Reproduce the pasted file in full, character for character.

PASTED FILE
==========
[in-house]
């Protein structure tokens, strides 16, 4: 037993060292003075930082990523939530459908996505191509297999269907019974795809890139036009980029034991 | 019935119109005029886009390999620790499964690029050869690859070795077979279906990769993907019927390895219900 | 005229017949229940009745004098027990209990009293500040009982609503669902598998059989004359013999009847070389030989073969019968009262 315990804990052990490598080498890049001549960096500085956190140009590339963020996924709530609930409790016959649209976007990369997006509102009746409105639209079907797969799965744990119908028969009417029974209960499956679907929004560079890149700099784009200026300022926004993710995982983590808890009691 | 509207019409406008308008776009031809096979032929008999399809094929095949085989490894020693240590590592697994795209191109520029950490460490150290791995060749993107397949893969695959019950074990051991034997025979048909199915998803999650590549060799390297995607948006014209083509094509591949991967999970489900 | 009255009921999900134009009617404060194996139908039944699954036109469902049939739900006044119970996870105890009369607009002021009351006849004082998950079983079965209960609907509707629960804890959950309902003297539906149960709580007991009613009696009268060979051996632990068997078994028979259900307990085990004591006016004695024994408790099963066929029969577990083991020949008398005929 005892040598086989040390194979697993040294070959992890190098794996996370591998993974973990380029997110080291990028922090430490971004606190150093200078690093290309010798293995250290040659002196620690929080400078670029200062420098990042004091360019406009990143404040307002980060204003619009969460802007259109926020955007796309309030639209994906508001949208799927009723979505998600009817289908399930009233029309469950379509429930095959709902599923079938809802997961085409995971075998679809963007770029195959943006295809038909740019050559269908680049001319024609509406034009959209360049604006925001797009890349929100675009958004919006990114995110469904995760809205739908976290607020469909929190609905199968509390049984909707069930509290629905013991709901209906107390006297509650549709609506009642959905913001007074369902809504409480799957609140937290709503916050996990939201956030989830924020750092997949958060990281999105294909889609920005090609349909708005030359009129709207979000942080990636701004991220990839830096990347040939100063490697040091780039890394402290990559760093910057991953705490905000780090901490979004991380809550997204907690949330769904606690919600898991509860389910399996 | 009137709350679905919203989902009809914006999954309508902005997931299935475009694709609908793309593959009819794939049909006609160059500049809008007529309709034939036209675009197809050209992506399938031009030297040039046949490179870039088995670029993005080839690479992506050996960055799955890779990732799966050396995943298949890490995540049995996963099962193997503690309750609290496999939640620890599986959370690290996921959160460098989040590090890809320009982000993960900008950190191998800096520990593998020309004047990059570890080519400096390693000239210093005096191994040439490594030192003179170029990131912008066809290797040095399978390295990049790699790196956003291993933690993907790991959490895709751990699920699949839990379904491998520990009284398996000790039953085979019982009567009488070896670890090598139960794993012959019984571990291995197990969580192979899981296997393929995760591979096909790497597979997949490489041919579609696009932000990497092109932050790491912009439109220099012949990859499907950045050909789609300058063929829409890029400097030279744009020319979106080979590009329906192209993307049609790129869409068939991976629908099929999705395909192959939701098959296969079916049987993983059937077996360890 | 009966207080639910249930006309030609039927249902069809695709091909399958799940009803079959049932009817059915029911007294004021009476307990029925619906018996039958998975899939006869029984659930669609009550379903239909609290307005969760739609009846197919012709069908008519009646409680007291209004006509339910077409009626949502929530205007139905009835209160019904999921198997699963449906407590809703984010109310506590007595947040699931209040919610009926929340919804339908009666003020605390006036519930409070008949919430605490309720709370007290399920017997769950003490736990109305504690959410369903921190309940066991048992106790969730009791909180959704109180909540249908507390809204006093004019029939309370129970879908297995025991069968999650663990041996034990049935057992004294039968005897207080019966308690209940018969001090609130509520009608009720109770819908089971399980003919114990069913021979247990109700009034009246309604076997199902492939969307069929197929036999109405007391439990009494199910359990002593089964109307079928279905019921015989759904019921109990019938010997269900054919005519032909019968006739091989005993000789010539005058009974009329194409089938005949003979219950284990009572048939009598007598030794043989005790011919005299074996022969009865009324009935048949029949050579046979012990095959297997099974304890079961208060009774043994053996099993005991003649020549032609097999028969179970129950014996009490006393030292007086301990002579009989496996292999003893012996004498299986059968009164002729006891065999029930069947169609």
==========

[in-house]
């Protein structure tokens, strides 16, 4: 037993060292003075930082990523939530459908996505191509297999269907019974795809890139036009980029034991 | 019935119109005029886009390999620790499964690029050869690859070795077979279906990769993907019927390895219900 | 005229017949229940009745004098027990209990009293500040009982609503669902598998059989004359013999009847070389030989073969019968009262 315990804990052990490598080498890049001549960096500085956190140009590339963020996924709530609930409790016959649209976007990369997006509102009746409105639209079907797969799965744990119908028969009417029974209960499956679907929004560079890149700099784009200026300022926004993710995982983590808890009691 | 509207019409406008308008776009031809096979032929008999399809094929095949085989490894020693240590590592697994795209191109520029950490460490150290791995060749993107397949893969695959019950074990051991034997025979048909199915998803999650590549060799390297995607948006014209083509094509591949991967999970489900 | 009255009921999900134009009617404060194996139908039944699954036109469902049939739900006044119970996870105890009369607009002021009351006849004082998950079983079965209960609907509707629960804890959950309902003297539906149960709580007991009613009696009268060979051996632990068997078994028979259900307990085990004591006016004695024994408790099963066929029969577990083991020949008398005929 005892040598086989040390194979697993040294070959992890190098794996996370591998993974973990380029997110080291990028922090430490971004606190150093200078690093290309010798293995250290040659002196620690929080400078670029200062420098990042004091360019406009990143404040307002980060204003619009969460802007259109926020955007796309309030639209994906508001949208799927009723979505998600009817289908399930009233029309469950379509429930095959709902599923079938809802997961085409995971075998679809963007770029195959943006295809038909740019050559269908680049001319024609509406034009959209360049604006925001797009890349929100675009958004919006990114995110469904995760809205739908976290607020469909929190609905199968509390049984909707069930509290629905013991709901209906107390006297509650549709609506009642959905913001007074369902809504409480799957609140937290709503916050996990939201956030989830924020750092997949958060990281999105294909889609920005090609349909708005030359009129709207979000942080990636701004991220990839830096990347040939100063490697040091780039890394402290990559760093910057991953705490905000780090901490979004991380809550997204907690949330769904606690919600898991509860389910399996 | 009137709350679905919203989902009809914006999954309508902005997931299935475009694709609908793309593959009819794939049909006609160059500049809008007529309709034939036209675009197809050209992506399938031009030297040039046949490179870039088995670029993005080839690479992506050996960055799955890779990732799966050396995943298949890490995540049995996963099962193997503690309750609290496999939640620890599986959370690290996921959160460098989040590090890809320009982000993960900008950190191998800096520990593998020309004047990059570890080519400096390693000239210093005096191994040439490594030192003179170029990131912008066809290797040095399978390295990049790699790196956003291993933690993907790991959490895709751990699920699949839990379904491998520990009284398996000790039953085979019982009567009488070896670890090598139960794993012959019984571990291995197990969580192979899981296997393929995760591979096909790497597979997949490489041919579609696009932000990497092109932050790491912009439109220099012949990859499907950045050909789609300058063929829409890029400097030279744009020319979106080979590009329906192209993307049609790129869409068939991976629908099929999705395909192959939701098959296969079916049987993983059937077996360890 | 009966207080639910249930006309030609039927249902069809695709091909399958799940009803079959049932009817059915029911007294004021009476307990029925619906018996039958998975899939006869029984659930669609009550379903239909609290307005969760739609009846197919012709069908008519009646409680007291209004006509339910077409009626949502929530205007139905009835209160019904999921198997699963449906407590809703984010109310506590007595947040699931209040919610009926929340919804339908009666003020605390006036519930409070008949919430605490309720709370007290399920017997769950003490736990109305504690959410369903921190309940066991048992106790969730009791909180959704109180909540249908507390809204006093004019029939309370129970879908297995025991069968999650663990041996034990049935057992004294039968005897207080019966308690209940018969001090609130509520009608009720109770819908089971399980003919114990069913021979247990109700009034009246309604076997199902492939969307069929197929036999109405007391439990009494199910359990002593089964109307079928279905019921015989759904019921109990019938010997269900054919005519032909019968006739091989005993000789010539005058009974009329194409089938005949003979219950284990009572048939009598007598030794043989005790011919005299074996022969009865009324009935048949029949050579046979012990095959297997099974304890079961208060009774043994053996099993005991003649020549032609097999028969179970129950014996009490006393030292007086301990002579009989496996292999003893012996004498299986059968009164002729006891065999029930069947169609």